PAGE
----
A “campus free speech” bill targeting the UNC system ran into a snag in a N.C. House committee debate Wednesday, when members deadlocked on whether to support it and send it on through the legislative process.
The 6-6 tie means the bill stays, for now, in the House Education-Universities committee. But that may prove only a delay, as the vote broke down on party lines and three of the panel’s Republicans were absent. There’s an identical bill pending in the N.C. Senate.
One of the House bill’s chief sponsors, Rep. Jonathan Jordan, R-Ashe, said legislators need to establish “a framework that’s not just the opinion of administrators” for how UNC and its 17 campuses deal with free-speech issues.
The parallel House and Senate bills for the most part echo model legislation promoted nationally by a group called the Goldwater Institute. Similar ones are pending in six other states.
Digital Access for only $0.99
For the most comprehensive local coverage, subscribe today.
Among other things, it requires the UNC system’s Board of Governors to “prescribe a range of disciplinary sanctions” for anyone affiliated with a campus “who interferes with the free expression of others.”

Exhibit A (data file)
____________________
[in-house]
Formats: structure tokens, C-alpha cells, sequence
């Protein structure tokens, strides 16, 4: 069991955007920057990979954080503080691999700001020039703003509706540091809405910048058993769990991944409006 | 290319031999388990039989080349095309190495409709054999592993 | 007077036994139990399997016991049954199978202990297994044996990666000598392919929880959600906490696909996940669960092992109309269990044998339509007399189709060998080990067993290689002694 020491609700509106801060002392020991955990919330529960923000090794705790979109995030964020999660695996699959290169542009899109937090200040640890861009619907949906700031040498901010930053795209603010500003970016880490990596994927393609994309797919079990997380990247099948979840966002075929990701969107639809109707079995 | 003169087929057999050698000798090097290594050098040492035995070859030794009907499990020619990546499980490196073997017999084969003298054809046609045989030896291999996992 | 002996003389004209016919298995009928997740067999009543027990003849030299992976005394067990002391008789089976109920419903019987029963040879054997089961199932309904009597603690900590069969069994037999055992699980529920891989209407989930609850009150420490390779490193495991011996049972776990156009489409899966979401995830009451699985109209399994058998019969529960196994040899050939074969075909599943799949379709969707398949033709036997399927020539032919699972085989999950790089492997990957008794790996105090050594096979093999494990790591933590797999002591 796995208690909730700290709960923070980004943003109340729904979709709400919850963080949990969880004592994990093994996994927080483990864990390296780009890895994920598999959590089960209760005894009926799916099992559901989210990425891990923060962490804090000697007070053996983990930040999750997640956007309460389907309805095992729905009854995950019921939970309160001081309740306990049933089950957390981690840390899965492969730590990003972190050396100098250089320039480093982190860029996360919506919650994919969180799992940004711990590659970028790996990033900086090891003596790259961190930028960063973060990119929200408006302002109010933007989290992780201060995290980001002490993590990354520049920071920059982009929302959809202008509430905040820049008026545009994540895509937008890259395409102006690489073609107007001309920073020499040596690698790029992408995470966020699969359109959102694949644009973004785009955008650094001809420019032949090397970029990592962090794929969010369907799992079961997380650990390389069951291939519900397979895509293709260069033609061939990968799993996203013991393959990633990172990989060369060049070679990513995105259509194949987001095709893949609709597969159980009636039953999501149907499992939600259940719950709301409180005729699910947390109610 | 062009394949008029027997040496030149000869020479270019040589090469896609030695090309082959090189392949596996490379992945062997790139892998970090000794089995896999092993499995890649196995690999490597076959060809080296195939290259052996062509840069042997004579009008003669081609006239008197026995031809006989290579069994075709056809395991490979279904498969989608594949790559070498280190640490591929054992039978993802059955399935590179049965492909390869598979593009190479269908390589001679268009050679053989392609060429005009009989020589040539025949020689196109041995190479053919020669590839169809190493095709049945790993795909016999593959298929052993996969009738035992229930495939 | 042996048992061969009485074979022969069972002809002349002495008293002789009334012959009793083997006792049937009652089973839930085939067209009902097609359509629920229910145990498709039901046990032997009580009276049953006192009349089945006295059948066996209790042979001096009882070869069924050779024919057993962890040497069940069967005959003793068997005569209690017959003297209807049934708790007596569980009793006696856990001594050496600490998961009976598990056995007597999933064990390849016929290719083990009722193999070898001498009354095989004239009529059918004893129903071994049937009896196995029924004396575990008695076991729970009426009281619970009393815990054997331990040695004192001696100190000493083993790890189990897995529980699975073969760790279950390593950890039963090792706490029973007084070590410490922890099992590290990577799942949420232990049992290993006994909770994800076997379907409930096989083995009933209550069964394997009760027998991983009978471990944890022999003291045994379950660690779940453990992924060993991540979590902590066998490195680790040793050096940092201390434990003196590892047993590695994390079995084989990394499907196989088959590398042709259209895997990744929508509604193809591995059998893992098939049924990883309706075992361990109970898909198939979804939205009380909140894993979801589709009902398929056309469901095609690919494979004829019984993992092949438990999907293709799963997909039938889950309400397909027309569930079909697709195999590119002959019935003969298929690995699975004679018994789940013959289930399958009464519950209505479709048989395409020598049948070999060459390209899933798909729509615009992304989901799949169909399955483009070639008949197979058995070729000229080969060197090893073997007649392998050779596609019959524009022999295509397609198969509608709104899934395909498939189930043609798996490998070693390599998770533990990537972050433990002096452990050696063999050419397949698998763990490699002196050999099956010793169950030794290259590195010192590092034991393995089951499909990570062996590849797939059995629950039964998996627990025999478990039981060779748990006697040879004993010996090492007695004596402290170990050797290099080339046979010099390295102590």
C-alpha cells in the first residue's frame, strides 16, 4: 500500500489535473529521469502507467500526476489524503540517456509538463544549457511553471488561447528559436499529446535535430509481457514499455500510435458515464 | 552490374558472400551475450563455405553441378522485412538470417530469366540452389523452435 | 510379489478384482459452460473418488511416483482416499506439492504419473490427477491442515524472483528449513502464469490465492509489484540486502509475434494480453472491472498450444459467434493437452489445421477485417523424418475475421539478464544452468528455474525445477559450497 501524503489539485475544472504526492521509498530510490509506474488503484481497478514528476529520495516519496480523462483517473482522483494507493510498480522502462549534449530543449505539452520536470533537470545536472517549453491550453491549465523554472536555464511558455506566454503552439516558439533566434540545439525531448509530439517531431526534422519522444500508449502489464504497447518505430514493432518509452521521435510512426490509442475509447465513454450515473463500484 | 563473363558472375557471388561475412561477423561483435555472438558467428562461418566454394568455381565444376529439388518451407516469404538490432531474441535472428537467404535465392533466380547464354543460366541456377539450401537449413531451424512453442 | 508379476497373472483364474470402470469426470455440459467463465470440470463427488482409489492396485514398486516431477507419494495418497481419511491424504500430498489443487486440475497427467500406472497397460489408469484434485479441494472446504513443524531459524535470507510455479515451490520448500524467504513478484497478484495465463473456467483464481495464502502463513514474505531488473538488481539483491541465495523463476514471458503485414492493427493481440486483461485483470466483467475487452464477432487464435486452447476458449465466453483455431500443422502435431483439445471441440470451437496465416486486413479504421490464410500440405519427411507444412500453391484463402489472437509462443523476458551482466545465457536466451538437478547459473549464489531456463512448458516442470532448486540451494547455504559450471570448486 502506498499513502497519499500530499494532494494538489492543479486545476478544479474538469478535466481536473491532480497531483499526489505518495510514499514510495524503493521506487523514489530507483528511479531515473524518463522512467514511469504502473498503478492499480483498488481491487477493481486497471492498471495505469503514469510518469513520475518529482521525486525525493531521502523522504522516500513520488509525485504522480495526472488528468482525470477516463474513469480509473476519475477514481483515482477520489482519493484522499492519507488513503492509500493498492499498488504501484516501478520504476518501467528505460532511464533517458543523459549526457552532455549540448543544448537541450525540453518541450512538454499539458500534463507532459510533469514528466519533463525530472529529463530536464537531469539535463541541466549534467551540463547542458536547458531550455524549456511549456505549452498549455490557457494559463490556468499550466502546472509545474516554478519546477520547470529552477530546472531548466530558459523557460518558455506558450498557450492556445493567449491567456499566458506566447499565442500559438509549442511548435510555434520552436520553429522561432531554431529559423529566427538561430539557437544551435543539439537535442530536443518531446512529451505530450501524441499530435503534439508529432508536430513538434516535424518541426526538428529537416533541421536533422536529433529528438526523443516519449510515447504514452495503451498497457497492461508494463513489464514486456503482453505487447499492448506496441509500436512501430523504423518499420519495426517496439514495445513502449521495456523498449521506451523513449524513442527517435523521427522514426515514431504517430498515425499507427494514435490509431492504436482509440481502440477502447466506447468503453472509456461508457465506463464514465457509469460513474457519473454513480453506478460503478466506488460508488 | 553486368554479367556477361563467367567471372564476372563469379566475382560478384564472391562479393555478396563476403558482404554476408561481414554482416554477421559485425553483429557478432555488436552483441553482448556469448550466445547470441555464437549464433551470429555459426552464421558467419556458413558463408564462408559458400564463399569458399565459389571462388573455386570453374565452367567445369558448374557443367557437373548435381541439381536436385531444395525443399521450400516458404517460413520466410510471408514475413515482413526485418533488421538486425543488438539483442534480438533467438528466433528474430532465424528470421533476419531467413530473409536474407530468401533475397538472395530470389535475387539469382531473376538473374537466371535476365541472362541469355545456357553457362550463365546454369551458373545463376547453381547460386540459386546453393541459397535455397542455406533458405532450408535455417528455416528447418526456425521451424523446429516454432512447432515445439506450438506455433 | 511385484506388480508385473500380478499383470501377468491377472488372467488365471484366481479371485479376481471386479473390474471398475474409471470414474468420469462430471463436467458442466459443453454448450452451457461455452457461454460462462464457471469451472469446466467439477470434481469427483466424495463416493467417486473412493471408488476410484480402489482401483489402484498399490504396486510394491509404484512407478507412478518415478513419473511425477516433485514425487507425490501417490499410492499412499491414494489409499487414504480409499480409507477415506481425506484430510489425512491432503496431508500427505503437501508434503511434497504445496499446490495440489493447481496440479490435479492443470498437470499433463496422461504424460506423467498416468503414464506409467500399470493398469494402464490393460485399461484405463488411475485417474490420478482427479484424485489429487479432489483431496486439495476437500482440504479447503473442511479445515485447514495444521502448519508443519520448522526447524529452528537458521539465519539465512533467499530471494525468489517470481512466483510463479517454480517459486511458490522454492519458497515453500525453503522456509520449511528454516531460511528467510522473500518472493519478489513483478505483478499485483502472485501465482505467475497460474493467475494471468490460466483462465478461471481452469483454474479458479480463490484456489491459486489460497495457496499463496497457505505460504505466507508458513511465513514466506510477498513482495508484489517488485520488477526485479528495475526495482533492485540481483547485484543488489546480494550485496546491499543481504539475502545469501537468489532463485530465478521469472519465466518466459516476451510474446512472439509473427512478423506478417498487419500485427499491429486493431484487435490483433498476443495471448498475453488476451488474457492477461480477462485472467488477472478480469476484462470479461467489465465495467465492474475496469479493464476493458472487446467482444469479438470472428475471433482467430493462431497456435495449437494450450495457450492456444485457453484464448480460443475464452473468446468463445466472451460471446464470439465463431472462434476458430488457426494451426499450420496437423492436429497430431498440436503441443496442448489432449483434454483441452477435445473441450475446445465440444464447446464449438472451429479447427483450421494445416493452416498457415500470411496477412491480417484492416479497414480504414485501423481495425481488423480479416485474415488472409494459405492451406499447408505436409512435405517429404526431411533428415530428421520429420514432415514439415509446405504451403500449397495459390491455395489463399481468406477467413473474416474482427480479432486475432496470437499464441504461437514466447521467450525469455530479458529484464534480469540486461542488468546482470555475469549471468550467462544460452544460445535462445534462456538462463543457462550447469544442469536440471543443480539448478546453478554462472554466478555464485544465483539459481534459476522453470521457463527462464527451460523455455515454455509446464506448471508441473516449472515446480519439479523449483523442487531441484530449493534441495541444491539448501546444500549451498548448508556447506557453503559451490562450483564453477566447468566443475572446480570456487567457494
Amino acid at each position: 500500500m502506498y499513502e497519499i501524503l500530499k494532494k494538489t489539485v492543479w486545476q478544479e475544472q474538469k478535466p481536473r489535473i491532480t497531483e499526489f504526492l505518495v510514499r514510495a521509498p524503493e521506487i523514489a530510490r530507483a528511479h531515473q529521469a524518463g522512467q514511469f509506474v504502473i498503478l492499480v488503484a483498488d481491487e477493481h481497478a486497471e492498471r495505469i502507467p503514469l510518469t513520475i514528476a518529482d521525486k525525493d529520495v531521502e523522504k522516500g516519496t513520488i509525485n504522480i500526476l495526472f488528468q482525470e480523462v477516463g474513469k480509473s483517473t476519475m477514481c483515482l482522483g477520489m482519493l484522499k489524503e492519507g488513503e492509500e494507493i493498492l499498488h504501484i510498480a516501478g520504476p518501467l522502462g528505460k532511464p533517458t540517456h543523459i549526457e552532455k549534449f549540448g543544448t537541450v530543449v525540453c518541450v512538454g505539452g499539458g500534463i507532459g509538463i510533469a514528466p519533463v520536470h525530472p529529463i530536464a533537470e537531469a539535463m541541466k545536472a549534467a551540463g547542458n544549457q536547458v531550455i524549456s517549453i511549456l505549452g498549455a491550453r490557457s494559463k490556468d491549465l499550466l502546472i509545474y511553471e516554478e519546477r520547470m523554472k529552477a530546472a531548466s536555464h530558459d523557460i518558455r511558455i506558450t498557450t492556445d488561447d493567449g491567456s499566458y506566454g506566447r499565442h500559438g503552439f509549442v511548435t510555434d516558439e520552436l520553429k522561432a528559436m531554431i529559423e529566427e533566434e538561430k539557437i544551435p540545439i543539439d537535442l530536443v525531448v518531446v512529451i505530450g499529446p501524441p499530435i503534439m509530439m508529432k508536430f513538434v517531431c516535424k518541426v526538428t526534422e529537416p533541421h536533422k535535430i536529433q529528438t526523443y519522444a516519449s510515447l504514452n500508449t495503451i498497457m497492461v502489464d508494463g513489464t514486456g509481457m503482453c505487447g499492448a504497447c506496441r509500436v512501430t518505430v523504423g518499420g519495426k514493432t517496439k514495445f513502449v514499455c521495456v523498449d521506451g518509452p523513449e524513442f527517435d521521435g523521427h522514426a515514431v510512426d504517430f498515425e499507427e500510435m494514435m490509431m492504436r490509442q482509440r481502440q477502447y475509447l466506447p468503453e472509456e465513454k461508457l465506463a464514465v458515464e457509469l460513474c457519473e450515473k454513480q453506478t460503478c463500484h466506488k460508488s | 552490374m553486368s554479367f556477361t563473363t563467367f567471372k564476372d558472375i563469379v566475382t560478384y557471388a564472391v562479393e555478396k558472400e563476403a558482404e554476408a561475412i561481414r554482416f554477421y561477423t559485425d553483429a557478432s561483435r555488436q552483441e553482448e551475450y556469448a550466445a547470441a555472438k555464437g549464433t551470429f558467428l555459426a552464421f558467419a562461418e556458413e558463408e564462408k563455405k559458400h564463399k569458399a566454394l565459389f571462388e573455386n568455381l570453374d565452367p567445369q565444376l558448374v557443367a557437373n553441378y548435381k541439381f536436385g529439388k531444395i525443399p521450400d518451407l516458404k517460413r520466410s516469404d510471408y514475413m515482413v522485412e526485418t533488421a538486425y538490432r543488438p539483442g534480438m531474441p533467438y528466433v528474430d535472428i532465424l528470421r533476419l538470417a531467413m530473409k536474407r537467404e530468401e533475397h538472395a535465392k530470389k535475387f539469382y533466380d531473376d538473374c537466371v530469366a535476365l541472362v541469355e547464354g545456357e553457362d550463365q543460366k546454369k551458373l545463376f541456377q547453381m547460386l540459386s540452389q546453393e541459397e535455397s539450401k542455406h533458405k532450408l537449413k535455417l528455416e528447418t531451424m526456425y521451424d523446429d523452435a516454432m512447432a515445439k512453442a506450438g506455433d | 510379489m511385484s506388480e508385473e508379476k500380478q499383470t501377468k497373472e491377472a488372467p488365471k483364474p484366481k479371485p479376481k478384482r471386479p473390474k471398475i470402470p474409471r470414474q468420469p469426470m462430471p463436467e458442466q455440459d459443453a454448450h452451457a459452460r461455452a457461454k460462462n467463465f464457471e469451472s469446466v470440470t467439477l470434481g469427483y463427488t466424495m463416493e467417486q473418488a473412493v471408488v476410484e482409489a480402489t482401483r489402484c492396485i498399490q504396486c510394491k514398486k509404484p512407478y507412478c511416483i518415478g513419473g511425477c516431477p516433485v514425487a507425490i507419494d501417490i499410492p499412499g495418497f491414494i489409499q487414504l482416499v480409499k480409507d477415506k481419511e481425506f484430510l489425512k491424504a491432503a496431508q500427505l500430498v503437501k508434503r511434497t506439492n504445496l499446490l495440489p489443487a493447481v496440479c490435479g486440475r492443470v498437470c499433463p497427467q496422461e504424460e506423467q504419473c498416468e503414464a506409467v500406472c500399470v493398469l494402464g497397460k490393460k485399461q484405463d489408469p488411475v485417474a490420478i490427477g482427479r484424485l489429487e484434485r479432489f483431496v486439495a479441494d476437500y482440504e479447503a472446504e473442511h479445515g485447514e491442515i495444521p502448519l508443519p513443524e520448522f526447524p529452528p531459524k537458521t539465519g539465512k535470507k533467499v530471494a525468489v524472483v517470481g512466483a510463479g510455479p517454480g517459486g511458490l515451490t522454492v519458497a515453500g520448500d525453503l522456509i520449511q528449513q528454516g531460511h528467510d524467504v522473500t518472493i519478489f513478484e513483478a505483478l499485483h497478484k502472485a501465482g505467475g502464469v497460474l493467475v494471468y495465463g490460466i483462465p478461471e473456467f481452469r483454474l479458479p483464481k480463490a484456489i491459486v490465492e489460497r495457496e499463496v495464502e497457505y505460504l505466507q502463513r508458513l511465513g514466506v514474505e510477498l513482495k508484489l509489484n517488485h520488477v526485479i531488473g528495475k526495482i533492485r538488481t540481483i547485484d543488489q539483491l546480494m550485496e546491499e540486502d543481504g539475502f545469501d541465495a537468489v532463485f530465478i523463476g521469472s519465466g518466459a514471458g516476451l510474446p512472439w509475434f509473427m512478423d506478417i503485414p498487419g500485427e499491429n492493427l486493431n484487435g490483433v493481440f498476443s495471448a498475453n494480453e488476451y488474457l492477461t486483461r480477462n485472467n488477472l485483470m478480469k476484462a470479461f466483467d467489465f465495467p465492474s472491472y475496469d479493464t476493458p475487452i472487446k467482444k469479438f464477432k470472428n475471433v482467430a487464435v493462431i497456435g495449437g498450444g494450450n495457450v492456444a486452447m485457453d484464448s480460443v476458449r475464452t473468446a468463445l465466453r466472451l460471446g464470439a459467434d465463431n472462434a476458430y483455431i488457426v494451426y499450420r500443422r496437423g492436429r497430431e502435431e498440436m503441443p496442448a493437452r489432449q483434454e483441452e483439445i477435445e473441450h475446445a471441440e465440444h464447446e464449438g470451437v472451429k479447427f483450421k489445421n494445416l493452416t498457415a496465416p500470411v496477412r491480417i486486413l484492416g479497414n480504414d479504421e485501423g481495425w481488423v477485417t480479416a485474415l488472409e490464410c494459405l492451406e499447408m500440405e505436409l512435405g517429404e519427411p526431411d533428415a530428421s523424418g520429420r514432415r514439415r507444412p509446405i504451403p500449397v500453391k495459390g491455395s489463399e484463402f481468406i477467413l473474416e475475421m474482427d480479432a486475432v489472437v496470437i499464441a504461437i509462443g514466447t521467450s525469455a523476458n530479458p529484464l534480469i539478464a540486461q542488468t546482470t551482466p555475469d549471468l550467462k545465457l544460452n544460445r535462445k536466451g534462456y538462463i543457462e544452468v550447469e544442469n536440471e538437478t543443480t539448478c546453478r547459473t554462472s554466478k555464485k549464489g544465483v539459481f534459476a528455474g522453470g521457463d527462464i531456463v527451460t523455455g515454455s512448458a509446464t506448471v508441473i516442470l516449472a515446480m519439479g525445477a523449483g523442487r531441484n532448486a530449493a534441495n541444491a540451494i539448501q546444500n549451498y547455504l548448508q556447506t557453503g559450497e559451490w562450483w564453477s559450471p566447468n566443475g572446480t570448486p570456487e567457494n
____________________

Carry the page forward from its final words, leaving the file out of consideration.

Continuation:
Other provisions would require campuses to accommodate public protests, force at least some campuses to rewrite their anti-harassment policies and advise campus administrators to “strive to remain neutral, as an institution, on the public policy controversies of the day.”
Wednesday’s committee discussion established that system leaders have qualms about the bill.
UNC’s general counsel, Tom Shanahan, said the chief concern is that the proposed statute would replace existing court doctrine on First Amendment issues, forcing state judges to revisit previously settled issues if a dispute on campus sparks a legal challenge.
For instance, it’s possible that protesters blocked by authorities from trying to disrupt a campus event or meeting could sue the university involved, “claiming they had some additional right to protest established by this statute,” Shanahan said.
His argument turned around one of the Goldwater Institute’s claims for the bill, namely that it would offer invited speakers protection from being shouted down by protesters.
Two of the panel Democrats who voted against the bill, Reps. Verla Insko, D-Orange, and Brian Turner, D-Buncombe, questioned the neutrality provision.
Insko asked whether, for example, it would bar university researchers from taking a position on climate change. But another of the bill’s sponsors, Rep. Chris Millis, R-Pender, said the wording would only bar administrators from forcing faculty and students to adhere to a particular position.
Turner, meanwhile, asked whether it would forbid campus administrators from engaging in the sort of advocacy they did last year when they and former Gov. Pat McCrory campaigned for passage of the statewide “Connect N.C.” bond issue.
A legislative staffer, Brian Gwyn, answered that since a bond issue could reasonably be considered a public policy controversy, taking a position on one “would be a violation of this bill.”
He later softened that assessment, pointing out that the neutrality provision’s wording asks campus administrators only to “strive to remain neutral.”